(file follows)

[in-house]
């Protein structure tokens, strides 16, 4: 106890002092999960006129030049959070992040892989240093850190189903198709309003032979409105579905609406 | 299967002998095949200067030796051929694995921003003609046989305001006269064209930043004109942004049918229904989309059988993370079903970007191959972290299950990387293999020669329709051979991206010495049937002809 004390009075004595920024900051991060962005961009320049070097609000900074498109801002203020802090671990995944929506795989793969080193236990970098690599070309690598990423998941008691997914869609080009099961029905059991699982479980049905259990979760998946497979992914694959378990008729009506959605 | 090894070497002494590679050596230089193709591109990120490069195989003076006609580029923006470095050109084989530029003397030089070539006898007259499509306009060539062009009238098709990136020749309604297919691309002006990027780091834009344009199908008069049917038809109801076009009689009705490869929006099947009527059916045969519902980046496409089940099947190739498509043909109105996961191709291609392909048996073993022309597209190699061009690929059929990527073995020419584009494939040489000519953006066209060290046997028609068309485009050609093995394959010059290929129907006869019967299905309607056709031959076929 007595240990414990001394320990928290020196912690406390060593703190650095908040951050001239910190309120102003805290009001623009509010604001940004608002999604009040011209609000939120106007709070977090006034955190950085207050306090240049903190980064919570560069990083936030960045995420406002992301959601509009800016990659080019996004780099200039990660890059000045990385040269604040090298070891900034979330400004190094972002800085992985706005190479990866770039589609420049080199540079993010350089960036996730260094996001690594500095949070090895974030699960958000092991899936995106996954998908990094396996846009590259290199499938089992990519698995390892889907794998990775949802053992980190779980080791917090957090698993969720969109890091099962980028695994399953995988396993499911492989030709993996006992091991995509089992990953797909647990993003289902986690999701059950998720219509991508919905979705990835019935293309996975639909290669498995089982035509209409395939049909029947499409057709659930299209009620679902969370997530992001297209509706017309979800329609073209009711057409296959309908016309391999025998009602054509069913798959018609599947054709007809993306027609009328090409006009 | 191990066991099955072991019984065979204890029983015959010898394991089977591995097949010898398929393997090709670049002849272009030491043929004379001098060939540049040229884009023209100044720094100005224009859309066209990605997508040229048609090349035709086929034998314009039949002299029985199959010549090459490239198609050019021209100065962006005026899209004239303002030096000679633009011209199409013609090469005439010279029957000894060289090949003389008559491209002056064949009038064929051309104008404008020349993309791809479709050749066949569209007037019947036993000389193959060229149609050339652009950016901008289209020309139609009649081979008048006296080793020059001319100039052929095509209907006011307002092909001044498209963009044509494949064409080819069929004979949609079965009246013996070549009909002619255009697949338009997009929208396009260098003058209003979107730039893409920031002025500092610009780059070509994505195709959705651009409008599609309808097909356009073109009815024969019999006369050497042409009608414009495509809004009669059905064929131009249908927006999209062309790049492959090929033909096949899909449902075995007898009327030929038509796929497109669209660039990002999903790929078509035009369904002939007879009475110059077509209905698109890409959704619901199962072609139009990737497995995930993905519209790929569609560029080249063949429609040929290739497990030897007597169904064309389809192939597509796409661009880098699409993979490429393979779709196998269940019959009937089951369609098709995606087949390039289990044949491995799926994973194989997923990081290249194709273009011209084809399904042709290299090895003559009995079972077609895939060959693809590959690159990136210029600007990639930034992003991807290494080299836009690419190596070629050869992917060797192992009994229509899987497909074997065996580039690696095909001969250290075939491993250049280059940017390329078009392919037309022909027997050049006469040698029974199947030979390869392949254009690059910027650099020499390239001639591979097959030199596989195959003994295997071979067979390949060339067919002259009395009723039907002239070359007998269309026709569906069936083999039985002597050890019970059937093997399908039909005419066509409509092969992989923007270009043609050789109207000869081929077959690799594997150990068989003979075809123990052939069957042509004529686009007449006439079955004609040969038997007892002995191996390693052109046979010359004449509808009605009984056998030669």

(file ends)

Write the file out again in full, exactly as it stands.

[in-house]
């Protein structure tokens, strides 16, 4: 106890002092999960006129030049959070992040892989240093850190189903198709309003032979409105579905609406 | 299967002998095949200067030796051929694995921003003609046989305001006269064209930043004109942004049918229904989309059988993370079903970007191959972290299950990387293999020669329709051979991206010495049937002809 004390009075004595920024900051991060962005961009320049070097609000900074498109801002203020802090671990995944929506795989793969080193236990970098690599070309690598990423998941008691997914869609080009099961029905059991699982479980049905259990979760998946497979992914694959378990008729009506959605 | 090894070497002494590679050596230089193709591109990120490069195989003076006609580029923006470095050109084989530029003397030089070539006898007259499509306009060539062009009238098709990136020749309604297919691309002006990027780091834009344009199908008069049917038809109801076009009689009705490869929006099947009527059916045969519902980046496409089940099947190739498509043909109105996961191709291609392909048996073993022309597209190699061009690929059929990527073995020419584009494939040489000519953006066209060290046997028609068309485009050609093995394959010059290929129907006869019967299905309607056709031959076929 007595240990414990001394320990928290020196912690406390060593703190650095908040951050001239910190309120102003805290009001623009509010604001940004608002999604009040011209609000939120106007709070977090006034955190950085207050306090240049903190980064919570560069990083936030960045995420406002992301959601509009800016990659080019996004780099200039990660890059000045990385040269604040090298070891900034979330400004190094972002800085992985706005190479990866770039589609420049080199540079993010350089960036996730260094996001690594500095949070090895974030699960958000092991899936995106996954998908990094396996846009590259290199499938089992990519698995390892889907794998990775949802053992980190779980080791917090957090698993969720969109890091099962980028695994399953995988396993499911492989030709993996006992091991995509089992990953797909647990993003289902986690999701059950998720219509991508919905979705990835019935293309996975639909290669498995089982035509209409395939049909029947499409057709659930299209009620679902969370997530992001297209509706017309979800329609073209009711057409296959309908016309391999025998009602054509069913798959018609599947054709007809993306027609009328090409006009 | 191990066991099955072991019984065979204890029983015959010898394991089977591995097949010898398929393997090709670049002849272009030491043929004379001098060939540049040229884009023209100044720094100005224009859309066209990605997508040229048609090349035709086929034998314009039949002299029985199959010549090459490239198609050019021209100065962006005026899209004239303002030096000679633009011209199409013609090469005439010279029957000894060289090949003389008559491209002056064949009038064929051309104008404008020349993309791809479709050749066949569209007037019947036993000389193959060229149609050339652009950016901008289209020309139609009649081979008048006296080793020059001319100039052929095509209907006011307002092909001044498209963009044509494949064409080819069929004979949609079965009246013996070549009909002619255009697949338009997009929208396009260098003058209003979107730039893409920031002025500092610009780059070509994505195709959705651009409008599609309808097909356009073109009815024969019999006369050497042409009608414009495509809004009669059905064929131009249908927006999209062309790049492959090929033909096949899909449902075995007898009327030929038509796929497109669209660039990002999903790929078509035009369904002939007879009475110059077509209905698109890409959704619901199962072609139009990737497995995930993905519209790929569609560029080249063949429609040929290739497990030897007597169904064309389809192939597509796409661009880098699409993979490429393979779709196998269940019959009937089951369609098709995606087949390039289990044949491995799926994973194989997923990081290249194709273009011209084809399904042709290299090895003559009995079972077609895939060959693809590959690159990136210029600007990639930034992003991807290494080299836009690419190596070629050869992917060797192992009994229509899987497909074997065996580039690696095909001969250290075939491993250049280059940017390329078009392919037309022909027997050049006469040698029974199947030979390869392949254009690059910027650099020499390239001639591979097959030199596989195959003994295997071979067979390949060339067919002259009395009723039907002239070359007998269309026709569906069936083999039985002597050890019970059937093997399908039909005419066509409509092969992989923007270009043609050789109207000869081929077959690799594997150990068989003979075809123990052939069957042509004529686009007449006439079955004609040969038997007892002995191996390693052109046979010359004449509808009605009984056998030669």